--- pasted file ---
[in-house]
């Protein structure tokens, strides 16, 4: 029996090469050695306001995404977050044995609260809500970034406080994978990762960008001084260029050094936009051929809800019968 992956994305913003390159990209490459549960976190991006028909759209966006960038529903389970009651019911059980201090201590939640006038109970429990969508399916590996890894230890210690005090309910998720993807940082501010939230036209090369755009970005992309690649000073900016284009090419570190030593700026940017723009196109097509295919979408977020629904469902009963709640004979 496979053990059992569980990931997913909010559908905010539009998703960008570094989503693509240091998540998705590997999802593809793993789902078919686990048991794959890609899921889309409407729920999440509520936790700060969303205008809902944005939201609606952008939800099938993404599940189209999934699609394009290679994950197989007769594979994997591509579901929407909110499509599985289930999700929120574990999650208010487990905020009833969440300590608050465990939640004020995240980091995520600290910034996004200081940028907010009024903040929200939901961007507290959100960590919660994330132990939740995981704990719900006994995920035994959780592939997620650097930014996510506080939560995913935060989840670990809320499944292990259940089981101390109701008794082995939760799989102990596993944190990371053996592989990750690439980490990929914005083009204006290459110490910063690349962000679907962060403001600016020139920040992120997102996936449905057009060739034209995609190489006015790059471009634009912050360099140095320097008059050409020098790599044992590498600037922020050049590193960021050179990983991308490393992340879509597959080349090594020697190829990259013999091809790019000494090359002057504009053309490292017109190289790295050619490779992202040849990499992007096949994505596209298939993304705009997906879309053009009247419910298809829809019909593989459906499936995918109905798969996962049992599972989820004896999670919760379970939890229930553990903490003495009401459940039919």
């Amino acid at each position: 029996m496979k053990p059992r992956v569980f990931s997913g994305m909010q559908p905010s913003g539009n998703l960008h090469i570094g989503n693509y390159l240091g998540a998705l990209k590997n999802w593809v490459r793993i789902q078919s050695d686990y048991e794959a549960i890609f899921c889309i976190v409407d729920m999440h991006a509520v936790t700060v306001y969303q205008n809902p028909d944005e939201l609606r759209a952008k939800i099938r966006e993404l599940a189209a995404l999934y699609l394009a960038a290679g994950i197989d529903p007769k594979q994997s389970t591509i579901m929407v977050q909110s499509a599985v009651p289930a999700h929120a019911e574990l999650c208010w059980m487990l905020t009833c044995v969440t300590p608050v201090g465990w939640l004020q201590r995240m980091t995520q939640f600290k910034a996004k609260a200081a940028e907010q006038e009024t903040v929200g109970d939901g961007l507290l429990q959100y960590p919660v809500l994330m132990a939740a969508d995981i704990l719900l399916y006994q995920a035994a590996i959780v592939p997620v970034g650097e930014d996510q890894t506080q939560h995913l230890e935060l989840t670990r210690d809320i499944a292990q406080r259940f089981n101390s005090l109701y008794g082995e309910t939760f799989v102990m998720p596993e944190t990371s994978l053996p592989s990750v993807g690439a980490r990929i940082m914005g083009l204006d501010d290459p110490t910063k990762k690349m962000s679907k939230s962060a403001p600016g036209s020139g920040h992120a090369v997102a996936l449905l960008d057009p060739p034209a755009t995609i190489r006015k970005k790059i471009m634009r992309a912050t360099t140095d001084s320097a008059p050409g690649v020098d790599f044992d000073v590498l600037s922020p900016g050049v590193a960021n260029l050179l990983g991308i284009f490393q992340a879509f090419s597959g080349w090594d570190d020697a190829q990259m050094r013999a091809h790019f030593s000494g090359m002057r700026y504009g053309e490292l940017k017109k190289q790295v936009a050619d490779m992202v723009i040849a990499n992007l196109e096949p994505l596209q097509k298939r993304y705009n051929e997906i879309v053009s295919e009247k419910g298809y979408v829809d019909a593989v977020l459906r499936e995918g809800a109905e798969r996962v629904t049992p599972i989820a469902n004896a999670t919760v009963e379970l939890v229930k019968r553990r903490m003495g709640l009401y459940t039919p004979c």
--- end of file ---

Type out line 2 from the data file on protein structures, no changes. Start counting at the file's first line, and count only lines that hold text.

């Protein structure tokens, strides 16, 4: 029996090469050695306001995404977050044995609260809500970034406080994978990762960008001084260029050094936009051929809800019968 992956994305913003390159990209490459549960976190991006028909759209966006960038529903389970009651019911059980201090201590939640006038109970429990969508399916590996890894230890210690005090309910998720993807940082501010939230036209090369755009970005992309690649000073900016284009090419570190030593700026940017723009196109097509295919979408977020629904469902009963709640004979 496979053990059992569980990931997913909010559908905010539009998703960008570094989503693509240091998540998705590997999802593809793993789902078919686990048991794959890609899921889309409407729920999440509520936790700060969303205008809902944005939201609606952008939800099938993404599940189209999934699609394009290679994950197989007769594979994997591509579901929407909110499509599985289930999700929120574990999650208010487990905020009833969440300590608050465990939640004020995240980091995520600290910034996004200081940028907010009024903040929200939901961007507290959100960590919660994330132990939740995981704990719900006994995920035994959780592939997620650097930014996510506080939560995913935060989840670990809320499944292990259940089981101390109701008794082995939760799989102990596993944190990371053996592989990750690439980490990929914005083009204006290459110490910063690349962000679907962060403001600016020139920040992120997102996936449905057009060739034209995609190489006015790059471009634009912050360099140095320097008059050409020098790599044992590498600037922020050049590193960021050179990983991308490393992340879509597959080349090594020697190829990259013999091809790019000494090359002057504009053309490292017109190289790295050619490779992202040849990499992007096949994505596209298939993304705009997906879309053009009247419910298809829809019909593989459906499936995918109905798969996962049992599972989820004896999670919760379970939890229930553990903490003495009401459940039919």